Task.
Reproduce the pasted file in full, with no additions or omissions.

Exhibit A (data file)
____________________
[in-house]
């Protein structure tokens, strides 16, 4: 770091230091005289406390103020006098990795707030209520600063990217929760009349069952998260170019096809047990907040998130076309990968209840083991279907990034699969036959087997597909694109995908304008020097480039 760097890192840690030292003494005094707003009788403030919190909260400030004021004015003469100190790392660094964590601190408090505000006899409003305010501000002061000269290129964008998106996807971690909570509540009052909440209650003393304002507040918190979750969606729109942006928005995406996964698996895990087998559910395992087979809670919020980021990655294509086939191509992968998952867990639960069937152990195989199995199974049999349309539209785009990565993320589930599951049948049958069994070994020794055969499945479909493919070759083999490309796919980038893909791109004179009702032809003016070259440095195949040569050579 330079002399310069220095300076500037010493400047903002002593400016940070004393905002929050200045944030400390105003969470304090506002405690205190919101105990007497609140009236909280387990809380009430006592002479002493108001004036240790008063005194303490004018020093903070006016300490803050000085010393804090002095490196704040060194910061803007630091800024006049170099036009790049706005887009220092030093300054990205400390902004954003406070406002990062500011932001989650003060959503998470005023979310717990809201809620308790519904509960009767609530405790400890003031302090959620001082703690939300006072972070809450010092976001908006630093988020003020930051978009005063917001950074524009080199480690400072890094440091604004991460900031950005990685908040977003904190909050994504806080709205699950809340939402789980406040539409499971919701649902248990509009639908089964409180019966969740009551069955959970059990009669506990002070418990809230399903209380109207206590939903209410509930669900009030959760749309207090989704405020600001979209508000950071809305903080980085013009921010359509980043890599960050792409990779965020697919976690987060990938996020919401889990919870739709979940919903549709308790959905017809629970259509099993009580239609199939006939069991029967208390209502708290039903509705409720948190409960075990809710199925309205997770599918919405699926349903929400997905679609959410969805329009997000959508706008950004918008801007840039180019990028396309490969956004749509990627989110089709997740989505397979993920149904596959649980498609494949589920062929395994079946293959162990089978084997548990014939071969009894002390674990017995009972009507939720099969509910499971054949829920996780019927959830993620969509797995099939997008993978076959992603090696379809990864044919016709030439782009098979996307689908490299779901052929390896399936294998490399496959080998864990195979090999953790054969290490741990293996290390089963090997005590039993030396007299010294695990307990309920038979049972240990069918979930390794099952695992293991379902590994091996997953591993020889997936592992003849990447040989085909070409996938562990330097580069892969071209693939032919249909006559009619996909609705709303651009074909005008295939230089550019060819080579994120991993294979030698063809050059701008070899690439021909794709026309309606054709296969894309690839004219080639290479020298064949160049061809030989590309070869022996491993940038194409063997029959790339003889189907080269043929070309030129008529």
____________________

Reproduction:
[in-house]
């Protein structure tokens, strides 16, 4: 770091230091005289406390103020006098990795707030209520600063990217929760009349069952998260170019096809047990907040998130076309990968209840083991279907990034699969036959087997597909694109995908304008020097480039 760097890192840690030292003494005094707003009788403030919190909260400030004021004015003469100190790392660094964590601190408090505000006899409003305010501000002061000269290129964008998106996807971690909570509540009052909440209650003393304002507040918190979750969606729109942006928005995406996964698996895990087998559910395992087979809670919020980021990655294509086939191509992968998952867990639960069937152990195989199995199974049999349309539209785009990565993320589930599951049948049958069994070994020794055969499945479909493919070759083999490309796919980038893909791109004179009702032809003016070259440095195949040569050579 330079002399310069220095300076500037010493400047903002002593400016940070004393905002929050200045944030400390105003969470304090506002405690205190919101105990007497609140009236909280387990809380009430006592002479002493108001004036240790008063005194303490004018020093903070006016300490803050000085010393804090002095490196704040060194910061803007630091800024006049170099036009790049706005887009220092030093300054990205400390902004954003406070406002990062500011932001989650003060959503998470005023979310717990809201809620308790519904509960009767609530405790400890003031302090959620001082703690939300006072972070809450010092976001908006630093988020003020930051978009005063917001950074524009080199480690400072890094440091604004991460900031950005990685908040977003904190909050994504806080709205699950809340939402789980406040539409499971919701649902248990509009639908089964409180019966969740009551069955959970059990009669506990002070418990809230399903209380109207206590939903209410509930669900009030959760749309207090989704405020600001979209508000950071809305903080980085013009921010359509980043890599960050792409990779965020697919976690987060990938996020919401889990919870739709979940919903549709308790959905017809629970259509099993009580239609199939006939069991029967208390209502708290039903509705409720948190409960075990809710199925309205997770599918919405699926349903929400997905679609959410969805329009997000959508706008950004918008801007840039180019990028396309490969956004749509990627989110089709997740989505397979993920149904596959649980498609494949589920062929395994079946293959162990089978084997548990014939071969009894002390674990017995009972009507939720099969509910499971054949829920996780019927959830993620969509797995099939997008993978076959992603090696379809990864044919016709030439782009098979996307689908490299779901052929390896399936294998490399496959080998864990195979090999953790054969290490741990293996290390089963090997005590039993030396007299010294695990307990309920038979049972240990069918979930390794099952695992293991379902590994091996997953591993020889997936592992003849990447040989085909070409996938562990330097580069892969071209693939032919249909006559009619996909609705709303651009074909005008295939230089550019060819080579994120991993294979030698063809050059701008070899690439021909794709026309309606054709296969894309690839004219080639290479020298064949160049061809030989590309070869022996491993940038194409063997029959790339003889189907080269043929070309030129008529």